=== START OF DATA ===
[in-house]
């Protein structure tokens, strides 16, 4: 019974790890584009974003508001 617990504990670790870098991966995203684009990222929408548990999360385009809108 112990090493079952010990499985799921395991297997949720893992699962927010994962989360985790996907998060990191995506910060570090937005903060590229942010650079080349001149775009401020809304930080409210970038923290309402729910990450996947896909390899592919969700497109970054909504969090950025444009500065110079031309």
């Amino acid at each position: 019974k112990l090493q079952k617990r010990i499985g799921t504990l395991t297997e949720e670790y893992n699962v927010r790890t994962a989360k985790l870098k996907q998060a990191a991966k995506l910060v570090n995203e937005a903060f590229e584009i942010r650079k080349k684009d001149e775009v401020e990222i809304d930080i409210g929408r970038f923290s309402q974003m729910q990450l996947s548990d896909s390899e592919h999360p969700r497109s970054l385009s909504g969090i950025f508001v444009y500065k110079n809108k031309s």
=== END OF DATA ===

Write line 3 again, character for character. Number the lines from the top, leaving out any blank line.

């Amino acid at each position: 019974k112990l090493q079952k617990r010990i499985g799921t504990l395991t297997e949720e670790y893992n699962v927010r790890t994962a989360k985790l870098k996907q998060a990191a991966k995506l910060v570090n995203e937005a903060f590229e584009i942010r650079k080349k684009d001149e775009v401020e990222i809304d930080i409210g929408r970038f923290s309402q974003m729910q990450l996947s548990d896909s390899e592919h999360p969700r497109s970054l385009s909504g969090i950025f508001v444009y500065k110079n809108k031309s």